A clear and cold start, with patches of ground frost in rural areas (the first of this autumn). Remaining clear and sunny for most of the morning, but by midday cloud would quickly increase with mostly cloudy skies for the remainder of the afternoon. Becoming somewhat clearer for a time in the evening, though thick extensive high cloud veiled the stars, but cloud would thicken up again later, with even some spots of rain prior to dawn.

I observed a bright shooting star this morning prior to dawn, most likely one of the Orionids which peak tomorrow. Meanwhile the winter constellations now dominate the southern sky at dawn, with Orion surrounded by the likes of the Large and Little Dogs, Gemini, Taurus, and Auriga, while the spring constellation of Leo is high in the south east.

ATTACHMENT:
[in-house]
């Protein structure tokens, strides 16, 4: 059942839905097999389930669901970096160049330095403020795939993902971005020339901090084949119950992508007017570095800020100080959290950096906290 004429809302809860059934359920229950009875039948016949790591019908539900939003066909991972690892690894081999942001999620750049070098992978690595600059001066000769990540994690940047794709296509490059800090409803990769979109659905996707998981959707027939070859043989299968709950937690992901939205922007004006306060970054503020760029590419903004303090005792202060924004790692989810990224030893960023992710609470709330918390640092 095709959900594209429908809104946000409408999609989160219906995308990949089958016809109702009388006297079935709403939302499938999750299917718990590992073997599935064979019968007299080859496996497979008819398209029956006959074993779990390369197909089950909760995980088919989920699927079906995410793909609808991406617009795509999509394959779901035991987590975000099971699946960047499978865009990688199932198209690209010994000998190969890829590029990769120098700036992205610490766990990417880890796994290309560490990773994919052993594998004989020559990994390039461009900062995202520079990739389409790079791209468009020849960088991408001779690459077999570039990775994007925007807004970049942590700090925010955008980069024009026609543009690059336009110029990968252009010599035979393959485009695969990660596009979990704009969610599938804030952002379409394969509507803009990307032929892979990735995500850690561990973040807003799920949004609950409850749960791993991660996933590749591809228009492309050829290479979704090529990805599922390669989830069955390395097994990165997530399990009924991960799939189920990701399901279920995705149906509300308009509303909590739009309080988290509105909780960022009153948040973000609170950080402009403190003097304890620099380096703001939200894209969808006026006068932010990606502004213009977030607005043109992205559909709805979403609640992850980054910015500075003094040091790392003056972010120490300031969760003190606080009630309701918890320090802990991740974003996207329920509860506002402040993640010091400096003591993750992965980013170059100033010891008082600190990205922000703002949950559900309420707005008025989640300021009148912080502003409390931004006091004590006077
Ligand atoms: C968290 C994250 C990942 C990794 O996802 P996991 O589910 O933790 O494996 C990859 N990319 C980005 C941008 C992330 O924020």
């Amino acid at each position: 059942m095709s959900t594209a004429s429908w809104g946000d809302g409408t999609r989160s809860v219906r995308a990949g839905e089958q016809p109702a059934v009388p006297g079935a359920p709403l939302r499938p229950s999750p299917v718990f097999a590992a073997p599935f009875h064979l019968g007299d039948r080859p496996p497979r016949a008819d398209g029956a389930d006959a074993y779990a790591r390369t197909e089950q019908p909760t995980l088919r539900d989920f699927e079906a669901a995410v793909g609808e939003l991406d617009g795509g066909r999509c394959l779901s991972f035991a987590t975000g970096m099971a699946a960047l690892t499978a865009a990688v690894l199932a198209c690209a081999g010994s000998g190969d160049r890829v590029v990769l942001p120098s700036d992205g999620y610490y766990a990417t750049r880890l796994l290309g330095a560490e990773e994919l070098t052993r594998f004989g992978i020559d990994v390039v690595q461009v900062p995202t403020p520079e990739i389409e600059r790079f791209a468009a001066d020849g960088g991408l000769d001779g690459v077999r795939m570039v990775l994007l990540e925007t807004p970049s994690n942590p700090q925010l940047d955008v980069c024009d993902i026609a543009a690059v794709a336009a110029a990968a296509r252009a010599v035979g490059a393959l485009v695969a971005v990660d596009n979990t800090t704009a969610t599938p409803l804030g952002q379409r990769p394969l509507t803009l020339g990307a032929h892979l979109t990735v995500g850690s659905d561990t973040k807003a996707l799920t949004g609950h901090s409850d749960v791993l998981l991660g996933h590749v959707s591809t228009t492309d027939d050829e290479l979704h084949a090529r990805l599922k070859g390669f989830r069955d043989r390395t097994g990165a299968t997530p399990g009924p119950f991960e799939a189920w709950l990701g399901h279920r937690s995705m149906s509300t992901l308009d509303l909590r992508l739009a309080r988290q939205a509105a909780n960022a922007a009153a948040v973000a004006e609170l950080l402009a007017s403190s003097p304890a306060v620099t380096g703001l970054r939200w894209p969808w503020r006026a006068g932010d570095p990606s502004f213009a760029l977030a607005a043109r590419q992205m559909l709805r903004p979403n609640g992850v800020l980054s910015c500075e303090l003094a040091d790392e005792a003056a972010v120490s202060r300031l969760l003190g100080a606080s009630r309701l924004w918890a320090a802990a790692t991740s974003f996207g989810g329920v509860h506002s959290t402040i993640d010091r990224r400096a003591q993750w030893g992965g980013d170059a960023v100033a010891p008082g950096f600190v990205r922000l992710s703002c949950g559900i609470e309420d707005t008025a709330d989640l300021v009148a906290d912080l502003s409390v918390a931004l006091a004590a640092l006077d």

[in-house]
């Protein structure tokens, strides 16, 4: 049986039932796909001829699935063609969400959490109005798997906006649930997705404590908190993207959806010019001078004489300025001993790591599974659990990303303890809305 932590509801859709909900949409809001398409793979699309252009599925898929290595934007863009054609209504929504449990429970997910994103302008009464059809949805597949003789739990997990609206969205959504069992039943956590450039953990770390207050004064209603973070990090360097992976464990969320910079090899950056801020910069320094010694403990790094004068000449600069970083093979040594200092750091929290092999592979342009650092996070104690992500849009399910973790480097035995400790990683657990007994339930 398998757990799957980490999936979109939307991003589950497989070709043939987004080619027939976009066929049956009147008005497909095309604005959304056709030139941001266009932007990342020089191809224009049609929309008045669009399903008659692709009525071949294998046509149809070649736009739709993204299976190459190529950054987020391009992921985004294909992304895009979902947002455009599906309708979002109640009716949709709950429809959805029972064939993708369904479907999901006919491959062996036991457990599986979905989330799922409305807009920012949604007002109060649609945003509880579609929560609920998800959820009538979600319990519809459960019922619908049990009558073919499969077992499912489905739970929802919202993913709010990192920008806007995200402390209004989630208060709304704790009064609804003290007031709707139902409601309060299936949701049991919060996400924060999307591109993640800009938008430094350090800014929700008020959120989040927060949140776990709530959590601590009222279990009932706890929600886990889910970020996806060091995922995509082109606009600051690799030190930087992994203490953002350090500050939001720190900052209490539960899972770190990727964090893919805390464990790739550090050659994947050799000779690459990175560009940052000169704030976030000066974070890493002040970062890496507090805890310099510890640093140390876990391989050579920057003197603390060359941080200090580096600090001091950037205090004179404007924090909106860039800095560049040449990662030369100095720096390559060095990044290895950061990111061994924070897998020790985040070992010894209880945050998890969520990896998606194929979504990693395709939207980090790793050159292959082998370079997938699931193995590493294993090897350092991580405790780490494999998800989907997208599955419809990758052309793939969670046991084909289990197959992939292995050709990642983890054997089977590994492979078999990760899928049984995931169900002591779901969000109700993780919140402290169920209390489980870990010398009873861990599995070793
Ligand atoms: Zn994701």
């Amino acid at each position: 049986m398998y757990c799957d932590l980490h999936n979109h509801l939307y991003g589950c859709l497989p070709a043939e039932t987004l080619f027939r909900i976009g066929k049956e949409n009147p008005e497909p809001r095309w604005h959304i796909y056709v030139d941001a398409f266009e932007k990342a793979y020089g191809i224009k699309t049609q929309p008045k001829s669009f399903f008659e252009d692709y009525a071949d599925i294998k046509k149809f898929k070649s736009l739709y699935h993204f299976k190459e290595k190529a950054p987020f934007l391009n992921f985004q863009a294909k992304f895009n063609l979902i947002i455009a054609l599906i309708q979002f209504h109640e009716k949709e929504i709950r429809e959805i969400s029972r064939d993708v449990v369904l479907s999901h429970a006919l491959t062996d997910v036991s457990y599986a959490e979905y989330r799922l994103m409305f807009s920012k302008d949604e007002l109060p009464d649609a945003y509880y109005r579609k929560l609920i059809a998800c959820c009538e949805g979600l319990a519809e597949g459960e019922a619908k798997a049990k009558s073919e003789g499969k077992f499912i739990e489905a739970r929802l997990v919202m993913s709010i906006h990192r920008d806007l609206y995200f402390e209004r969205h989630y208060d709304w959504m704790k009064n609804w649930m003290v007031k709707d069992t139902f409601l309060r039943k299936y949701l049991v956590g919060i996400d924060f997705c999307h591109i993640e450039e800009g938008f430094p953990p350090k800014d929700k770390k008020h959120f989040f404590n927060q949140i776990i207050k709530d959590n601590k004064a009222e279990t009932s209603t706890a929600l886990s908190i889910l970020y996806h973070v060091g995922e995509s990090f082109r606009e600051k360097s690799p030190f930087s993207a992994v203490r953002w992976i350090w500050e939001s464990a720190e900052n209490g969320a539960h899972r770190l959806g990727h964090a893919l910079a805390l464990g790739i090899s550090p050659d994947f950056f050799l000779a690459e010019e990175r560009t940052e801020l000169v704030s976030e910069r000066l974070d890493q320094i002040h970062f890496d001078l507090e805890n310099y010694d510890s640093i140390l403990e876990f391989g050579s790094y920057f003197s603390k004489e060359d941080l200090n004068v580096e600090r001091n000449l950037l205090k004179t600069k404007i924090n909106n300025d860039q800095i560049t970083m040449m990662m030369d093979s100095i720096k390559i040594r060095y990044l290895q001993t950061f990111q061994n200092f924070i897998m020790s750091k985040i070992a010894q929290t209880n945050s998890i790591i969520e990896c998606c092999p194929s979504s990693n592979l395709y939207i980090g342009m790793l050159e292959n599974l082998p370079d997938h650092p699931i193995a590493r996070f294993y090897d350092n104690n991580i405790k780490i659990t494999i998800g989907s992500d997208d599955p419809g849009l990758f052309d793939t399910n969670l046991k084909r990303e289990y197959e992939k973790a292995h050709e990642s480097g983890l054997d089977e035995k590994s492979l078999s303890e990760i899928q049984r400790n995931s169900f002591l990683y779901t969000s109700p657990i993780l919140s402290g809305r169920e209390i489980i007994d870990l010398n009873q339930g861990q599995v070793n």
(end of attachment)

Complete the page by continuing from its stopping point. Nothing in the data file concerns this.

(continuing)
21st (Fri) 3.3 C to 14.7 C / nil / 3.3 hours / SW 2.7 knots
A cloudy and grey start, the cloud thick enough for some spots of rain at times. Remaining cloudy through the morning but after midday it did begin to slowly brighten up with some spells of sunshine by the middle of the afternoon. It would remain bright for the remainder of the afternoon, with temperatures a little higher today than recently. Variable amounts of cloud in the evening and overnight, though skies would clear later. However it was a much milder night thanks to a gentle to moderate southerly breeze.

The odd Red Admiral continues to be seen in the garden on the sunnier days, including a few today in the Ivy.

22nd (Sat) 8.3 C to 12.3 C / nil / 8.8 hours / SW 1.5 knots